Pregnant person learning about CMV
Illustration by Joules Garcia

I’ll admit: Until recently, I’d never heard of cytomegalovirus, or CMV as it’s often referred to. It was never mentioned during prenatal appointments with my first child. And with my second child, who came to me through the generosity of surrogacy, I thought we went over every potential test and complication with the fertility specialist. But again, no one mentioned CMV.

In fact, according to the National CMV Foundation, 91 percent of women don’t know about CMV. CMV is a virus that can be passed from a pregnant person to their unborn child. And while CMV is typically harmless, it can be dangerous to an unborn child. CMV may lead to developmental issues for a fetus or, in some cases, pregnancy loss.

There are several things a pregnant person can do to reduce their risk for CMV. We are joining the conversation this month to help spread awareness about CMV.

It’s possible you may have already had CMV at some point in your life without even knowing it. In fact, the Centers for Disease Control and Prevention (CDC) estimates that over half of adults have already had CMV by the time they turn 40.

But, in people who have never had a CMV infection, it’s estimated that 1 to 4 percent of those people may develop CMV during pregnancy. And for those people, it may pose a serious risk to the fetus.

Congenital CMV, or CMV that a baby is exposed to in the womb, can lead to other problems.

  • low birth weight
  • Vision loss.
  • Hearing loss
  • Small head size.
  • Intellectual disabilities.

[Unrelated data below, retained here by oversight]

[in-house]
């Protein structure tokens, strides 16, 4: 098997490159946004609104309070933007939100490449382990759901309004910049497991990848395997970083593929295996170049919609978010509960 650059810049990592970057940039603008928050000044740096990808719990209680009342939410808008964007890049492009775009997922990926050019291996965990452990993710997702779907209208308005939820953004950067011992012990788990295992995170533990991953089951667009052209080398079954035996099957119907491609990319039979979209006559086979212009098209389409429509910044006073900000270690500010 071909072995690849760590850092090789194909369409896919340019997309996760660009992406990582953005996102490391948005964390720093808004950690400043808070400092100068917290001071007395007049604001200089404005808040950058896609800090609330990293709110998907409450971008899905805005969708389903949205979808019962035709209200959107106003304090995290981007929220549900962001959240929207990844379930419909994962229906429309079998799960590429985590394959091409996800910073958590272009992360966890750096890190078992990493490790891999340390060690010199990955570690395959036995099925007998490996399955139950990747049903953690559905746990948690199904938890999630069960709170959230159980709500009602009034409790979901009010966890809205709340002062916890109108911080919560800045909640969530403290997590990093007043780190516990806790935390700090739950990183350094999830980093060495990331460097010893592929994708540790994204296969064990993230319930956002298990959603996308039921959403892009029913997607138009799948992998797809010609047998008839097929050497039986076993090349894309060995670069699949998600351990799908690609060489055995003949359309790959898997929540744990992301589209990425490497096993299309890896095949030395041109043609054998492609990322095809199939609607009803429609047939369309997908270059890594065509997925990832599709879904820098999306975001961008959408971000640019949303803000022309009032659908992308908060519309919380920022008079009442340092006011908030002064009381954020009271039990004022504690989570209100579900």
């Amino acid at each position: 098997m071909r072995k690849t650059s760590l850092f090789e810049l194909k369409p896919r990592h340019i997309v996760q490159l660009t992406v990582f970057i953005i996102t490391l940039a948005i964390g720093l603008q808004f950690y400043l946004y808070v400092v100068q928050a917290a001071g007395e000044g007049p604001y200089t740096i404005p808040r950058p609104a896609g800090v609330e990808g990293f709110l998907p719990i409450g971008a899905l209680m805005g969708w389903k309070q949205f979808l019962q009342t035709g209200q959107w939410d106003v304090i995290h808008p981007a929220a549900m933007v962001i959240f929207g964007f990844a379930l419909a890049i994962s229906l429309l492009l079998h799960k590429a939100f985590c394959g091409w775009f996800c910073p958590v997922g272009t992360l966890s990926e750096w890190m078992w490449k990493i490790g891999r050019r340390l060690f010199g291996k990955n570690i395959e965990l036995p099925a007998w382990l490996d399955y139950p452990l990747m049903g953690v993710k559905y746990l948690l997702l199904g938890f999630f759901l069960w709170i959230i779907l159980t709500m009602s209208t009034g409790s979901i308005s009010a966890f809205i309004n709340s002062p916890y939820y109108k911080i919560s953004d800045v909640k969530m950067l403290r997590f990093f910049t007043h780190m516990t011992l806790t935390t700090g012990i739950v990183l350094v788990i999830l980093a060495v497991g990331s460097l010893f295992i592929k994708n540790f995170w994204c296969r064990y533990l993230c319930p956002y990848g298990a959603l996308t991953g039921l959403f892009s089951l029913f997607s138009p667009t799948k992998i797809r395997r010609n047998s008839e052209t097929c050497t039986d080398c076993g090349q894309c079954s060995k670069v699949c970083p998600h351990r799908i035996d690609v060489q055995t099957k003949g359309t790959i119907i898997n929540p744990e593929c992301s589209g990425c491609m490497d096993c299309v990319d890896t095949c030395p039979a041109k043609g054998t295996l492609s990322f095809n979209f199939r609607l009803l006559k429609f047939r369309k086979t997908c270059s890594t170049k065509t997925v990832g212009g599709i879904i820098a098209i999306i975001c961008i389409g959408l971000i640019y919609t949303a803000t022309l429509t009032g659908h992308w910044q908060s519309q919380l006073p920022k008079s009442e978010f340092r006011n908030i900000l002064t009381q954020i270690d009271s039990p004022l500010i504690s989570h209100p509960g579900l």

• Seizures.

CMV in pregnant women may cause loss of the baby.

About 1 out of every 200 babies are born with congenital CMV.

Awareness and prevention are the best ways to fight CMV in pregnancy. CMV can be spread through bodily fluids from a person with an active CMV infection.

After changing diapers or eating, you should wash your hands with soap. You should wash your hands for 15 to 20 seconds. You should not share eating utensils, drinking glasses, straws, or toothbrushes.

And while routine CMV screening is not currently recommended by the CDC, you can talk with your doctor about getting a screening test before becoming pregnant or during pregnancy.

Fetal CMV can be prevented with known treatments, but it is important to remember that an active infection does not mean the fetus will develop congenital CMV. Knowing you have an active infection could help you and your doctor come up with a plan.

Education is one of the best ways to reduce the risk of CMV during pregnancy. There are some resources that can help you learn more about CMV.

If you are pregnant, talk to your doctor. They can help you understand your risks and ways to prevent CMV.

Megan Severs, Editorial Director, Clinical & Parenthood